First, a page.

How to convert MapInfo to Shapefile (MIF/MID to SHP)

Liz Sanderson
Liz Sanderson
  • Updated

FME Version

  • FME 2019.x


This tutorial will show you how to convert MapInfo MIF/MID (*.mif or *.mid) data to Esri Shapefile (*.shp) using FME. Our source data contains area features representing the parks. Each park has an attribute called NeighborhoodName. Using FME, we will create a separate shapefile containing all of the parks for each unique neighborhood, and in doing so we will discover just how easy it is to split data into separate files based on an attribute value. For more information on splitting up data into separate files see the article Fanout.



This video was created with FME version 2016.0. Some of the steps might be slightly different, but the overall process is the same for newer versions of FME.


Step-By-Step Instructions

1. Inspect the Data in FME

The first step is to inspect the Parks.mif file. Open a blank FME Workspace and add a new reader. In the reader dialog, type in MapInfo MIF/MID, then browse to the Parks.mif file. Click OK to add the reader to the canvas.



Now to view the data, click on the Parks reader feature type on the canvas to open the popup menu. Then on the popup menu click the View Source Data button to view the data in the Visual Preview Window.



In the Visual Preview window (or FME Data Inspector), take note of the length of the attribute names. Since we are planning on writing out to Esri shapefile we will need to shorten the attribute names to only 10 characters.



Note: This step can also be completed in FME Data Inspector for versions previous to FME 2019. Just be sure to add the MapInfo (MIF/MID) reader to FME Workbench after inspecting the data.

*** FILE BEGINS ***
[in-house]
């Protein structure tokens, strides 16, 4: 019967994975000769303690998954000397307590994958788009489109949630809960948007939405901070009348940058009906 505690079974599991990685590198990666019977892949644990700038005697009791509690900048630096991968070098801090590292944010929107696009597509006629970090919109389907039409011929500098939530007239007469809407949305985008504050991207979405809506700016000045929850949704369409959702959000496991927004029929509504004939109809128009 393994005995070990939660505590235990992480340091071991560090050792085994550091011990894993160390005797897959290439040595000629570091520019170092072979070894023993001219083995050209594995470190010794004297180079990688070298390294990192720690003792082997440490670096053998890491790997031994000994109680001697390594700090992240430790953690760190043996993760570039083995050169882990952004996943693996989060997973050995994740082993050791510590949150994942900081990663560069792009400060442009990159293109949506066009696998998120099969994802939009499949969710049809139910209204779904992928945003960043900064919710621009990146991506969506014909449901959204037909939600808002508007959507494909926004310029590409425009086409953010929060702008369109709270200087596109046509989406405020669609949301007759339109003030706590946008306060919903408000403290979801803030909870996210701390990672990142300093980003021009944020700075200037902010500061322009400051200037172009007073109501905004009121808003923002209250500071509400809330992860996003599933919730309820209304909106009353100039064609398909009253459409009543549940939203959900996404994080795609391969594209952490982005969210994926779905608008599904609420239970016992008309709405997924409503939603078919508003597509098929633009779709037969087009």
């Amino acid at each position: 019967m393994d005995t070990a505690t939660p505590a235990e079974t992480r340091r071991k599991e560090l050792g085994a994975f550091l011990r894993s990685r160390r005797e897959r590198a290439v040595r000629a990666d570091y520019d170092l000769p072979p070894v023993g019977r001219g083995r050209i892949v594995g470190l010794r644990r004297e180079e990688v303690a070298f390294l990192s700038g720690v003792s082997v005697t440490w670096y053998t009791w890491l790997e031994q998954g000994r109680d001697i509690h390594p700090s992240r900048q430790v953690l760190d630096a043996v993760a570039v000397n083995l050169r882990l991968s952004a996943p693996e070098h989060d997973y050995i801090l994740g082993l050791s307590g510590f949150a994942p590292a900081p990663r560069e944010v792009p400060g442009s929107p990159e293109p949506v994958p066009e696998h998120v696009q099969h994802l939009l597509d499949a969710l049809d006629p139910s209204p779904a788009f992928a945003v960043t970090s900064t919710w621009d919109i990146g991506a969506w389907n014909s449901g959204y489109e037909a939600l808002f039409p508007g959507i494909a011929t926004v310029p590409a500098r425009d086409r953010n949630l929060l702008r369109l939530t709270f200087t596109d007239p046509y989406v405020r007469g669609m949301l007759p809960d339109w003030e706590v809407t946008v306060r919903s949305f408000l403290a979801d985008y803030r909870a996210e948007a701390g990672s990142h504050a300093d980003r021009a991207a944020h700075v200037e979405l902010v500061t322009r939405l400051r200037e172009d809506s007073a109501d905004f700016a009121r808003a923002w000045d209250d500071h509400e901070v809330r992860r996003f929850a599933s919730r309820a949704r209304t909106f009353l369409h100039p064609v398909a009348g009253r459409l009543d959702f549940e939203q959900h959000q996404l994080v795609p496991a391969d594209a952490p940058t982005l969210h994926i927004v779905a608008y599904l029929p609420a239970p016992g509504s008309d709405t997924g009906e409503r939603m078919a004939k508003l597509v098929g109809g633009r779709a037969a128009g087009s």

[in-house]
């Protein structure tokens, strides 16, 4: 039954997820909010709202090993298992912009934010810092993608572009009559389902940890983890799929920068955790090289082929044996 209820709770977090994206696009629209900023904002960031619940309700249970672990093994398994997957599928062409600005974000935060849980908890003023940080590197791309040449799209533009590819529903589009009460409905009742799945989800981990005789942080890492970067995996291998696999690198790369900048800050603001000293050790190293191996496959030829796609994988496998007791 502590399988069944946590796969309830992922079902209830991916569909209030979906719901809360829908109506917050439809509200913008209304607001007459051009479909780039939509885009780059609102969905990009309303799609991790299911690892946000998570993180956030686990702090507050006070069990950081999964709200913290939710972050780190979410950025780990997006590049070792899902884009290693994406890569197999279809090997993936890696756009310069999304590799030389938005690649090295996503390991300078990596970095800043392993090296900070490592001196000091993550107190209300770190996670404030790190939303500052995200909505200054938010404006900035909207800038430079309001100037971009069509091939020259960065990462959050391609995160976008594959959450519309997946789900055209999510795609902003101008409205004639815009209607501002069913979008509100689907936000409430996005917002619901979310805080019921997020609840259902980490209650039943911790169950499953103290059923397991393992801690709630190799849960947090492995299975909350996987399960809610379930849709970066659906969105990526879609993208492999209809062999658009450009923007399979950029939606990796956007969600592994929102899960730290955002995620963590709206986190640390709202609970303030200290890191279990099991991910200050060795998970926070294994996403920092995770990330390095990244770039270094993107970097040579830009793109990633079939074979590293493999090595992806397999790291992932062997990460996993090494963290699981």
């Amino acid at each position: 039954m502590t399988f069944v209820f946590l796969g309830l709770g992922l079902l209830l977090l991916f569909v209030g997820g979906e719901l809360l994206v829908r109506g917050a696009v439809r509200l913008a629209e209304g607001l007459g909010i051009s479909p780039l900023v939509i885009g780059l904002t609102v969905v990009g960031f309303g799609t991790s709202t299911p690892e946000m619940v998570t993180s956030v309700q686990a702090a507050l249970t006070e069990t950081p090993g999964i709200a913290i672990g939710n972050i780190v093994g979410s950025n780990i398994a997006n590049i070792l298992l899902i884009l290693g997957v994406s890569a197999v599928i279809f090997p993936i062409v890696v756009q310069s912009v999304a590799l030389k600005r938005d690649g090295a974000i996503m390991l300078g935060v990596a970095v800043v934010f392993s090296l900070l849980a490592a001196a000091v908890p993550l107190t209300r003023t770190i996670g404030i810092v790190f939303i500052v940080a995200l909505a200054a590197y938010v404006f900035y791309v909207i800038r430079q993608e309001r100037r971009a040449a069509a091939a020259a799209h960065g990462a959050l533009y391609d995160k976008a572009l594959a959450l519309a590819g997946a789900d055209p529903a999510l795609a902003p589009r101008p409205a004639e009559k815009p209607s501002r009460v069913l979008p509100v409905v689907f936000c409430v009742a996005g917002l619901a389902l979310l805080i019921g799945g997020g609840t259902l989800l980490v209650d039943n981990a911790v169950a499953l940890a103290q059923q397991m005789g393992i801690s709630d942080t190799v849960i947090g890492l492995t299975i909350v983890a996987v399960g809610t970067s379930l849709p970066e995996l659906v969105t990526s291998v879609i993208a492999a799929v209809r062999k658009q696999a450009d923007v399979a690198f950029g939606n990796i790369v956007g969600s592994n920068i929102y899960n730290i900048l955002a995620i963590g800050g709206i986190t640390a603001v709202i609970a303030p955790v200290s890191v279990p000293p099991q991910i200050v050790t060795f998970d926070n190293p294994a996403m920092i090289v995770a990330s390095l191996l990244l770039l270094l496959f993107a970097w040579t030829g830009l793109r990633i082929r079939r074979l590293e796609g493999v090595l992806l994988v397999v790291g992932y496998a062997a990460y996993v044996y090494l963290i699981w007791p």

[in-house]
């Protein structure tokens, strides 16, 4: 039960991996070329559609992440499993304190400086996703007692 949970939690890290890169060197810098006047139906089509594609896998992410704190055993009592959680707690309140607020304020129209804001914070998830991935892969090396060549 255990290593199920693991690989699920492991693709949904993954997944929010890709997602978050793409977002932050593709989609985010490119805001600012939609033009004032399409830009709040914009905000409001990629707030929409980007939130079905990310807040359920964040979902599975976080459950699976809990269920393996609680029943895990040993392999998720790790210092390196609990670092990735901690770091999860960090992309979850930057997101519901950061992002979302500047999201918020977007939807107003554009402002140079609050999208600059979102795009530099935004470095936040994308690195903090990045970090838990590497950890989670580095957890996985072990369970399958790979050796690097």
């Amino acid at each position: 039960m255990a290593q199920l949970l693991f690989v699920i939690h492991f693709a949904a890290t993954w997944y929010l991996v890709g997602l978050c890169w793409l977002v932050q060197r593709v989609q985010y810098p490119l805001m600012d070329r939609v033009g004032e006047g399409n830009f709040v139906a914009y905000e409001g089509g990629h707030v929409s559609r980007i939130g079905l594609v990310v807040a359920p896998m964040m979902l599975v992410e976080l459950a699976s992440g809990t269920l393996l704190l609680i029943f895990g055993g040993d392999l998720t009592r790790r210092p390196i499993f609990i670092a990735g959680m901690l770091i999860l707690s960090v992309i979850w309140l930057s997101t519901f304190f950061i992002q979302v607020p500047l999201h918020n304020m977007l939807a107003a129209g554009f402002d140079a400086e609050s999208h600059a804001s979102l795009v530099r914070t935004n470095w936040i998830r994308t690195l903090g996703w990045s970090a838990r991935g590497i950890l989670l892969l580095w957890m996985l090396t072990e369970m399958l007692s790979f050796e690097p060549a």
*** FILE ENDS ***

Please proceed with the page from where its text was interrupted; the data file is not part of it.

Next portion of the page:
2. Set the Output (Writer) Format to Esri Shapefile

Next, we need to add a writer to the canvas. Click on the Add Writer and in the Add Writer dialog box, for the Format, select Esri Shapefile.

Then for Dataset, browse to a folder to save the shapefile and then click OK to add the writer. Since we will be creating lots of shapefiles, it is a good idea to create a new folder.



3. Clean up Attribute Names

To shorten the attribute names we will need to use an AttributeManager transformer. Add an AttributeManager transformer to the canvas and connect the input port to the Parks reader feature type and the output to the Parks writer feature type.



Open the AttributeManager parameters and change the following Output Attributes:

Input Attribute

Output Attribute








4. Update Writer Properties

Now that we have renamed the attributes, we need to reflect the name change in the writer. Open the writer feature type parameters and switch to the User Attributes tab. In this tab, we can see that the attributes are not the same as the ones we just renamed in the AttributeManager. To easily fix this, switch the Attribute Definition to Automatic and it will automatically update to the attributes we renamed.



5. Set Destination Feature Type Name to Attribute Value

Remember our goal is to create separate shapefiles of all the parks based on neighborhood name. In the Feature Type Properties dialog, switch back to the Parameters tab. Then click on the drop-down list next to the Shapefile Name parameter, click on Attribute Value, then select NeighName. Click OK to dismiss the Feature Type Properties dialog.



6. Run the Workspace

The workspace is now ready to be run. Run the workspace by clicking on the green play button.


7. View the Output Dataset

To view the output dataset, click on the @Value(NeighName) writer feature type to open the popup menu, then click on the Open Containing Folder button.



In the Output folder, there will be a shapefile containing all the parks for each neighborhood.




Data Attribution

The data used here originates from open data made available by the City of Vancouver, British Columbia. It contains information licensed under the Open Government License - Vancouver.

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